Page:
Act II Storyboard
By julen0, Updated
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Is this a dagger which I see before me, The handle toward my hand? Come, let me clutch thee. I have thee not, and yet I see thee still.
Methought I heard a voice cry "sleep no more!"
Sleep No More!!!
To know my deed, 'twere best not know myself. Wake Duncan with thy knocking! I would thou couldst!
Macbeth witnesses a dagger, floating in the air, shortly before he goes into King Duncan’s chamber to murder him in his sleep. He tries to grab it, but cannot because it is not a physical reality. The dagger represents Macbeth’s inner turmoil and feelings of horror about the murder.
O gentle lady, 'Tis not for you to hear what I can speak: The repetition, in a woman's ear, Would murder as it fell.
When Macbeth killed Duncan, he thought he heard a voice proclaiming he will have sleepless nights. This represents the motif of sleep and death throughout the play, because earlier the witches cast a spell proclaiming no one could sleep.
"There's daggers in men's smiles:"
Macbeth is showing how he is not happy with his decision to kill king Duncan. He wishes he were asleep or unconscious so he would not have to deal with the knowledge that he has killed the king.By saying this, he is showing that he feels guilty for what he has done. Macbeth continues to do bad things in pursuit of power.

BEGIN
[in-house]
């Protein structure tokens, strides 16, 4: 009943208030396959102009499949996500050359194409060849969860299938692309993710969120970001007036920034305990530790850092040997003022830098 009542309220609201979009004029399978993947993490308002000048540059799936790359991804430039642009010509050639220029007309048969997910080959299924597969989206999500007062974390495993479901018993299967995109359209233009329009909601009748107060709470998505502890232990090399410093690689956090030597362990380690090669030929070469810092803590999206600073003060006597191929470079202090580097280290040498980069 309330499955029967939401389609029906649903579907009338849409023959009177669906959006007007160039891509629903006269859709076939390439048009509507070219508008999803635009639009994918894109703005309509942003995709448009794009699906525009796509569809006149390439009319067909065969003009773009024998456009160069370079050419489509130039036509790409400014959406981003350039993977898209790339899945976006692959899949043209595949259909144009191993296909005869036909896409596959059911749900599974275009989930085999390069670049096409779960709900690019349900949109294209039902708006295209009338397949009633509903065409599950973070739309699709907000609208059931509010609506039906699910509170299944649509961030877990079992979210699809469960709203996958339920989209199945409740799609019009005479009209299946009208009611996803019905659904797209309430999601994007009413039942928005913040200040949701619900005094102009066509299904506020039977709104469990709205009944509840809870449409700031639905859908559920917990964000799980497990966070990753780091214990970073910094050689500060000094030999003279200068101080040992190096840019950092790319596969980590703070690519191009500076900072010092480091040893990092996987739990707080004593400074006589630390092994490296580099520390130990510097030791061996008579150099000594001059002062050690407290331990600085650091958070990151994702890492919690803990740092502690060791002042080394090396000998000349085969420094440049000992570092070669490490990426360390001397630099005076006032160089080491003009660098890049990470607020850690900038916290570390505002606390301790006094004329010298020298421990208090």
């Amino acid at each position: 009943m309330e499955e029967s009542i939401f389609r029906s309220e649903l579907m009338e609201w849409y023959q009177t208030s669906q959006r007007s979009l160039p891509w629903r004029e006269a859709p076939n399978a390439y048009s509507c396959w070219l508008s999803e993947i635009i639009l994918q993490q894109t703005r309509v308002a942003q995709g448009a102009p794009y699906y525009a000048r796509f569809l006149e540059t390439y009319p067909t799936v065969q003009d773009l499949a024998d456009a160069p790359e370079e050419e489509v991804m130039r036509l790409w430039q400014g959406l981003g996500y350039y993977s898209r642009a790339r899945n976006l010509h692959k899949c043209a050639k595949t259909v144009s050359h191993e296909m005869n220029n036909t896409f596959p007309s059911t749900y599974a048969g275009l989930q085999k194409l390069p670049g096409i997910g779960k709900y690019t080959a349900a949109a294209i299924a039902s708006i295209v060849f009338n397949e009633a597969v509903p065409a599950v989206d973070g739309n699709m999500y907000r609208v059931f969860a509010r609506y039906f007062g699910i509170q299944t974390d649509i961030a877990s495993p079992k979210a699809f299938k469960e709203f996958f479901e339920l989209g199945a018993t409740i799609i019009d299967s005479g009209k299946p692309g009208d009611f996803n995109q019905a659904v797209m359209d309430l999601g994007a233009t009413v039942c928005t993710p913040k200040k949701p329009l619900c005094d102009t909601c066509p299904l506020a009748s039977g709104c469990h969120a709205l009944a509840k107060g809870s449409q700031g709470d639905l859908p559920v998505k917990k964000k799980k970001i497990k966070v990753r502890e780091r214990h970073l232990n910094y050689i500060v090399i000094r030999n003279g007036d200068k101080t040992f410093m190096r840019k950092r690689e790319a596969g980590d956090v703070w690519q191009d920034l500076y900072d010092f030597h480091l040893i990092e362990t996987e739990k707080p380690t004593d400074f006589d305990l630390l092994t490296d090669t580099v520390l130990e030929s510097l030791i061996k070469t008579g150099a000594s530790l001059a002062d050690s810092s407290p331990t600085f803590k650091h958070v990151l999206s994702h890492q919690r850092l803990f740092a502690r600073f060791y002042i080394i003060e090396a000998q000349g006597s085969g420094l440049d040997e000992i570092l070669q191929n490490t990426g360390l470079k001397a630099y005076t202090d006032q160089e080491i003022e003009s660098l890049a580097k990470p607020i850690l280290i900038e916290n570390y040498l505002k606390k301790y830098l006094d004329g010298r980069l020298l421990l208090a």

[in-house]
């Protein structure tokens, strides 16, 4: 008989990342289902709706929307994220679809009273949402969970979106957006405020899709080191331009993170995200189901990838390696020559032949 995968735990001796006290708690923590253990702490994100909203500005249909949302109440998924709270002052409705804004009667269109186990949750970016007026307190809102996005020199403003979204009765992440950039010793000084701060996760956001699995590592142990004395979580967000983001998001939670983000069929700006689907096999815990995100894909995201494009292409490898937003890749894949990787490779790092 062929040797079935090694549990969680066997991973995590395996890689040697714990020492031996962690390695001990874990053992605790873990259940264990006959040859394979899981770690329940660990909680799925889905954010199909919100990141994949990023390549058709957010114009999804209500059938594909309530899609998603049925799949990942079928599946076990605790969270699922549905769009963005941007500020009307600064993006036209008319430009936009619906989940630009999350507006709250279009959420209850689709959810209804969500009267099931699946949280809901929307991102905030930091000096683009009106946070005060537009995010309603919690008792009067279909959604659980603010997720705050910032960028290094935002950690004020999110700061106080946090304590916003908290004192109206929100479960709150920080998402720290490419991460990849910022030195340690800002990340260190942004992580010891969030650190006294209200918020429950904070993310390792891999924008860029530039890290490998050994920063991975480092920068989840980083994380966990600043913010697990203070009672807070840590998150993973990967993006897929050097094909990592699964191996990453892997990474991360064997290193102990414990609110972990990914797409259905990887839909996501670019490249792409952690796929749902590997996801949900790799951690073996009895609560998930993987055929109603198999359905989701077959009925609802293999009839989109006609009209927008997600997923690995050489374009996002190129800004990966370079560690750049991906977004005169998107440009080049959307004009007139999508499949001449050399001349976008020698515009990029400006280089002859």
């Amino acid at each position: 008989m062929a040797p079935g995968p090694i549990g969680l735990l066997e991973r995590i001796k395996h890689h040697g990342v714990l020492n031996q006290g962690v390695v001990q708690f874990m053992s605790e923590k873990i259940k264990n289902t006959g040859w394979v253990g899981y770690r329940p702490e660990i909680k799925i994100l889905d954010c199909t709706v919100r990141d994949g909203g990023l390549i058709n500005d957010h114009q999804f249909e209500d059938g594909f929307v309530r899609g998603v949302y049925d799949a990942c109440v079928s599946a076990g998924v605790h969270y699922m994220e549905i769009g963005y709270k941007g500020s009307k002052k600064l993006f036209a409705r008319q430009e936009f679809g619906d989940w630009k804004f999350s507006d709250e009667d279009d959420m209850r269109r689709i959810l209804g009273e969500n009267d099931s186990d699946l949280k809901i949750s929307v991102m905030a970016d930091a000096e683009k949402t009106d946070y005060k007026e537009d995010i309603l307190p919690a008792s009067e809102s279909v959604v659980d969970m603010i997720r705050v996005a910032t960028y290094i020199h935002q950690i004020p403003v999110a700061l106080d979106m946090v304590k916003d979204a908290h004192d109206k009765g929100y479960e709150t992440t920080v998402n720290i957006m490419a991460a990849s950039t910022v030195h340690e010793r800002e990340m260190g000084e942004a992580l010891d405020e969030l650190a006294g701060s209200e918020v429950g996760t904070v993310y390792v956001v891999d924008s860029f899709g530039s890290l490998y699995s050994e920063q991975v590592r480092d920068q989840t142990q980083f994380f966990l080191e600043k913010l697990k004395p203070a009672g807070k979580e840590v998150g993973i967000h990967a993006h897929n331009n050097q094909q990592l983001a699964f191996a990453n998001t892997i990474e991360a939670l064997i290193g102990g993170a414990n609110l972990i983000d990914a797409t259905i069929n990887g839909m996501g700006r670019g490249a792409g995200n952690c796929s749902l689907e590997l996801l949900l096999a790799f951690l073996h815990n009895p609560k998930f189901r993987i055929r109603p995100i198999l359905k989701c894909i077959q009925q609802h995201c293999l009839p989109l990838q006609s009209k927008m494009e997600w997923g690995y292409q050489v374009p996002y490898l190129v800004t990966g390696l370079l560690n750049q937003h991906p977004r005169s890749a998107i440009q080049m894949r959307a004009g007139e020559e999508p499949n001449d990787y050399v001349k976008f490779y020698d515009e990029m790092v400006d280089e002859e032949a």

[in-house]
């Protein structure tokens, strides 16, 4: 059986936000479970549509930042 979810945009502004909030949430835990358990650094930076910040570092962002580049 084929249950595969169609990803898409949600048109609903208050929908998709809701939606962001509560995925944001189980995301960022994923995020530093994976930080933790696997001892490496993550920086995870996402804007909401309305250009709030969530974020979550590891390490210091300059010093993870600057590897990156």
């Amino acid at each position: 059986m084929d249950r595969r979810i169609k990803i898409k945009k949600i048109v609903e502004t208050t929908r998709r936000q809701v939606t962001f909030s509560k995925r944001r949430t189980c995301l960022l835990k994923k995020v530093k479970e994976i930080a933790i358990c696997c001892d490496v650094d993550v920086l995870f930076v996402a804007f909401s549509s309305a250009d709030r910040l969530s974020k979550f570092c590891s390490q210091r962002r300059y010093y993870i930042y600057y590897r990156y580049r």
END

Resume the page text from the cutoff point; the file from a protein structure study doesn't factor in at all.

"Woe! Alas! What, In our house?
Macduff is talking to Lady Macbeth moments after King Duncan’s murder. Murder is the main motif here, as Macduff is addressing the woman who is seen as cold, cruel, sadistic, remorseless, and bloodthirsty. Macduff assumes she might actually die if he were to describe the horrible scene he had just witnessed
Duncan has just been murdered and his sons, Donalbain and Malcolm, are watching people weep as they contemplate who was responsible for the murder. People will smile to their face but the very same smiles can kill them. Duncan was not good in character.
The way Lady Macbeth reacts to Banquo telling of the murder of Duncan connects with the motif of how the killing threads throughout the act.
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